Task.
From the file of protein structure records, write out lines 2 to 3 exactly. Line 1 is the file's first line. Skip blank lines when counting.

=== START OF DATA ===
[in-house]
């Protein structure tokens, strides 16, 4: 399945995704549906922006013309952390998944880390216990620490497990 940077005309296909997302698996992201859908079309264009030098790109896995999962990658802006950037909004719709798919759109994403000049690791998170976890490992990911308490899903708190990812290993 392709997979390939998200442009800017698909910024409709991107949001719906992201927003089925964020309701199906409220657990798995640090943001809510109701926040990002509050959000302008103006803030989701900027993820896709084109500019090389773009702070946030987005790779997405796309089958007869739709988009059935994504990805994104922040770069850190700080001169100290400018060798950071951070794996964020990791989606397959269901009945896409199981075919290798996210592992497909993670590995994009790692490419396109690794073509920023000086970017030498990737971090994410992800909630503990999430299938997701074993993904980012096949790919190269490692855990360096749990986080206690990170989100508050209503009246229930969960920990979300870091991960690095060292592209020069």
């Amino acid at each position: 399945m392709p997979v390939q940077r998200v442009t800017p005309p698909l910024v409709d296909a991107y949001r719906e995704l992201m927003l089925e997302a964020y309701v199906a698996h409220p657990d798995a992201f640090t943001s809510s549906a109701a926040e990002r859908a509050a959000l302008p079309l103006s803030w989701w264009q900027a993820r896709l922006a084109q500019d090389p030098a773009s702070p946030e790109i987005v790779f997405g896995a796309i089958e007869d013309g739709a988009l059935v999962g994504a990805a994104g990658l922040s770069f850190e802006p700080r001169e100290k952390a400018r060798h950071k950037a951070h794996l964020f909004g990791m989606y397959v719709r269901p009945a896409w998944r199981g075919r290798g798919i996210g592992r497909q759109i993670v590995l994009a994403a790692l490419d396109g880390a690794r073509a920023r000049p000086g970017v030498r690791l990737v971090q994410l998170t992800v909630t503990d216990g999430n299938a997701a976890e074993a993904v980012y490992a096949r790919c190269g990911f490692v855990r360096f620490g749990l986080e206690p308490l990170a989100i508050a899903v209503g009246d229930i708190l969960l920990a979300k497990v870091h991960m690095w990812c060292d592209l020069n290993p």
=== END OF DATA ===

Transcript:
């Protein structure tokens, strides 16, 4: 399945995704549906922006013309952390998944880390216990620490497990 940077005309296909997302698996992201859908079309264009030098790109896995999962990658802006950037909004719709798919759109994403000049690791998170976890490992990911308490899903708190990812290993 392709997979390939998200442009800017698909910024409709991107949001719906992201927003089925964020309701199906409220657990798995640090943001809510109701926040990002509050959000302008103006803030989701900027993820896709084109500019090389773009702070946030987005790779997405796309089958007869739709988009059935994504990805994104922040770069850190700080001169100290400018060798950071951070794996964020990791989606397959269901009945896409199981075919290798996210592992497909993670590995994009790692490419396109690794073509920023000086970017030498990737971090994410992800909630503990999430299938997701074993993904980012096949790919190269490692855990360096749990986080206690990170989100508050209503009246229930969960920990979300870091991960690095060292592209020069």
């Amino acid at each position: 399945m392709p997979v390939q940077r998200v442009t800017p005309p698909l910024v409709d296909a991107y949001r719906e995704l992201m927003l089925e997302a964020y309701v199906a698996h409220p657990d798995a992201f640090t943001s809510s549906a109701a926040e990002r859908a509050a959000l302008p079309l103006s803030w989701w264009q900027a993820r896709l922006a084109q500019d090389p030098a773009s702070p946030e790109i987005v790779f997405g896995a796309i089958e007869d013309g739709a988009l059935v999962g994504a990805a994104g990658l922040s770069f850190e802006p700080r001169e100290k952390a400018r060798h950071k950037a951070h794996l964020f909004g990791m989606y397959v719709r269901p009945a896409w998944r199981g075919r290798g798919i996210g592992r497909q759109i993670v590995l994009a994403a790692l490419d396109g880390a690794r073509a920023r000049p000086g970017v030498r690791l990737v971090q994410l998170t992800v909630t503990d216990g999430n299938a997701a976890e074993a993904v980012y490992a096949r790919c190269g990911f490692v855990r360096f620490g749990l986080e206690p308490l990170a989100i508050a899903v209503g009246d229930i708190l969960l920990a979300k497990v870091h991960m690095w990812c060292d592209l020069n290993p």